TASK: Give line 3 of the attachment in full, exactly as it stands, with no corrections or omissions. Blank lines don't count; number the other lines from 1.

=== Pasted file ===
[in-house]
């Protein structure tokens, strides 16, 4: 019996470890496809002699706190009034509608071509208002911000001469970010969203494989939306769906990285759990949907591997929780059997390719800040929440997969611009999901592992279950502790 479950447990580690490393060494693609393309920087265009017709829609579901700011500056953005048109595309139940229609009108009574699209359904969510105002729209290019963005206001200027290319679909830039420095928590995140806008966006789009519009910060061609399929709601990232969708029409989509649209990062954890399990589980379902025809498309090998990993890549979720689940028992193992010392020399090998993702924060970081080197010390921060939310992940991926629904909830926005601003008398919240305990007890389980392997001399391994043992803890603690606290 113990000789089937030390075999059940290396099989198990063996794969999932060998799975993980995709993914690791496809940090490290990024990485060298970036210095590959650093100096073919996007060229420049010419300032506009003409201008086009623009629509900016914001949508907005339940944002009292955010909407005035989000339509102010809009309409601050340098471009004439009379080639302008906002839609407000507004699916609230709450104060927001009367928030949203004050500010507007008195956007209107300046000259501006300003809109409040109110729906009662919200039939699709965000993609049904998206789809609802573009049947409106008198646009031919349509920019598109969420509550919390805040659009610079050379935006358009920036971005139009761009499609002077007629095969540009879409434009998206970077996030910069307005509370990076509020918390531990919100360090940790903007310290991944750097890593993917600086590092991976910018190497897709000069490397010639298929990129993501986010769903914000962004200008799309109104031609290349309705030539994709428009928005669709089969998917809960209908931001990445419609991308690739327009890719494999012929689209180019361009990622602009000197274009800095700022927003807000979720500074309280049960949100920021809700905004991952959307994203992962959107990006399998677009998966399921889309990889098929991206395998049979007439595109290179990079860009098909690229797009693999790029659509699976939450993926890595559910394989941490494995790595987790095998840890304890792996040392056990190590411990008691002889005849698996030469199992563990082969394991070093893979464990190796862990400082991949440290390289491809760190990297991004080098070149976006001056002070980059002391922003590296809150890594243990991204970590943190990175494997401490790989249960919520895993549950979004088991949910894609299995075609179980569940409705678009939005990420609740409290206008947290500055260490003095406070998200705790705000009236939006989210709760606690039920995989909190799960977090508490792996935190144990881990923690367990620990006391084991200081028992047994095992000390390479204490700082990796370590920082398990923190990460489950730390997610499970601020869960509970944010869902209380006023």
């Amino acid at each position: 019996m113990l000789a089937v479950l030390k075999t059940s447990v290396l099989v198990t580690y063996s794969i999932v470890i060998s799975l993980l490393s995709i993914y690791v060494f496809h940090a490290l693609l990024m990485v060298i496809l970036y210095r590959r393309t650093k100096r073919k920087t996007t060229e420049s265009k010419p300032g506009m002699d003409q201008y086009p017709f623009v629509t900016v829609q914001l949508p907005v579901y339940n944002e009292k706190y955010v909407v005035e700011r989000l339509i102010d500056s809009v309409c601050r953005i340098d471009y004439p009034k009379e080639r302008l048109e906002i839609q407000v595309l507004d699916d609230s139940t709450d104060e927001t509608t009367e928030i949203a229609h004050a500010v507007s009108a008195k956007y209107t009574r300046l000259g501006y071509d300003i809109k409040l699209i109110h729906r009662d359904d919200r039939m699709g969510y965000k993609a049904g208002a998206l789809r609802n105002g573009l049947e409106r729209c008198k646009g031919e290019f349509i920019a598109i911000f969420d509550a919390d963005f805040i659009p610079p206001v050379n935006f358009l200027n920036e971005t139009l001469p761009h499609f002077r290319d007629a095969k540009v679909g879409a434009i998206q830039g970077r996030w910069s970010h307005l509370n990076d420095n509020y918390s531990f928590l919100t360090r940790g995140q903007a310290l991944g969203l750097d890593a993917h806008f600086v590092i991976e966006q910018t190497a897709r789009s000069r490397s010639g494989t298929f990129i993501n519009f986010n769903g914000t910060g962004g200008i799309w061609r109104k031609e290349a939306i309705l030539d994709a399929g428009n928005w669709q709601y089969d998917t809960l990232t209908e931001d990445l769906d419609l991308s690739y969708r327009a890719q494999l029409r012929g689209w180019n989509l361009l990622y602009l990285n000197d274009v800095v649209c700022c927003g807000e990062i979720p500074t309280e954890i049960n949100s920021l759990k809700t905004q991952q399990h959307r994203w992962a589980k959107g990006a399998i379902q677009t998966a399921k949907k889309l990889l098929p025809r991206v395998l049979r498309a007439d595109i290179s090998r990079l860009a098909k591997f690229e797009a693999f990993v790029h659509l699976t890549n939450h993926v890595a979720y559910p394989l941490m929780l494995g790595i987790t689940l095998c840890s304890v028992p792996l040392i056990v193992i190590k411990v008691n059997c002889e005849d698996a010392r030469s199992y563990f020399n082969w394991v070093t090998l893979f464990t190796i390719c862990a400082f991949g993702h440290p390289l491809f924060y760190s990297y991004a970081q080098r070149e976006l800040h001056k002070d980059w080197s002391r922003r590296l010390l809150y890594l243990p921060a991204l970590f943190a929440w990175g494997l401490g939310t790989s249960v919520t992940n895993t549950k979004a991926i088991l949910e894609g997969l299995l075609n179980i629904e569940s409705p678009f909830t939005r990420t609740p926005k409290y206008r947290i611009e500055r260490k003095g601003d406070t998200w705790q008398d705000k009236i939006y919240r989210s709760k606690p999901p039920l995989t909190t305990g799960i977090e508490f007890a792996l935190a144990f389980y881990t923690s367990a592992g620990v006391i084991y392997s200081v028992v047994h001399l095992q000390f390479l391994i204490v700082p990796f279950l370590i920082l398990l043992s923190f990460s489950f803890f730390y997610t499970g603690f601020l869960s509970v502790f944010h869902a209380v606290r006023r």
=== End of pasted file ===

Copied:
């Amino acid at each position: 019996m113990l000789a089937v479950l030390k075999t059940s447990v290396l099989v198990t580690y063996s794969i999932v470890i060998s799975l993980l490393s995709i993914y690791v060494f496809h940090a490290l693609l990024m990485v060298i496809l970036y210095r590959r393309t650093k100096r073919k920087t996007t060229e420049s265009k010419p300032g506009m002699d003409q201008y086009p017709f623009v629509t900016v829609q914001l949508p907005v579901y339940n944002e009292k706190y955010v909407v005035e700011r989000l339509i102010d500056s809009v309409c601050r953005i340098d471009y004439p009034k009379e080639r302008l048109e906002i839609q407000v595309l507004d699916d609230s139940t709450d104060e927001t509608t009367e928030i949203a229609h004050a500010v507007s009108a008195k956007y209107t009574r300046l000259g501006y071509d300003i809109k409040l699209i109110h729906r009662d359904d919200r039939m699709g969510y965000k993609a049904g208002a998206l789809r609802n105002g573009l049947e409106r729209c008198k646009g031919e290019f349509i920019a598109i911000f969420d509550a919390d963005f805040i659009p610079p206001v050379n935006f358009l200027n920036e971005t139009l001469p761009h499609f002077r290319d007629a095969k540009v679909g879409a434009i998206q830039g970077r996030w910069s970010h307005l509370n990076d420095n509020y918390s531990f928590l919100t360090r940790g995140q903007a310290l991944g969203l750097d890593a993917h806008f600086v590092i991976e966006q910018t190497a897709r789009s000069r490397s010639g494989t298929f990129i993501n519009f986010n769903g914000t910060g962004g200008i799309w061609r109104k031609e290349a939306i309705l030539d994709a399929g428009n928005w669709q709601y089969d998917t809960l990232t209908e931001d990445l769906d419609l991308s690739y969708r327009a890719q494999l029409r012929g689209w180019n989509l361009l990622y602009l990285n000197d274009v800095v649209c700022c927003g807000e990062i979720p500074t309280e954890i049960n949100s920021l759990k809700t905004q991952q399990h959307r994203w992962a589980k959107g990006a399998i379902q677009t998966a399921k949907k889309l990889l098929p025809r991206v395998l049979r498309a007439d595109i290179s090998r990079l860009a098909k591997f690229e797009a693999f990993v790029h659509l699976t890549n939450h993926v890595a979720y559910p394989l941490m929780l494995g790595i987790t689940l095998c840890s304890v028992p792996l040392i056990v193992i190590k411990v008691n059997c002889e005849d698996a010392r030469s199992y563990f020399n082969w394991v070093t090998l893979f464990t190796i390719c862990a400082f991949g993702h440290p390289l491809f924060y760190s990297y991004a970081q080098r070149e976006l800040h001056k002070d980059w080197s002391r922003r590296l010390l809150y890594l243990p921060a991204l970590f943190a929440w990175g494997l401490g939310t790989s249960v919520t992940n895993t549950k979004a991926i088991l949910e894609g997969l299995l075609n179980i629904e569940s409705p678009f909830t939005r990420t609740p926005k409290y206008r947290i611009e500055r260490k003095g601003d406070t998200w705790q008398d705000k009236i939006y919240r989210s709760k606690p999901p039920l995989t909190t305990g799960i977090e508490f007890a792996l935190a144990f389980y881990t923690s367990a592992g620990v006391i084991y392997s200081v028992v047994h001399l095992q000390f390479l391994i204490v700082p990796f279950l370590i920082l398990l043992s923190f990460s489950f803890f730390y997610t499970g603690f601020l869960s509970v502790f944010h869902a209380v606290r006023r």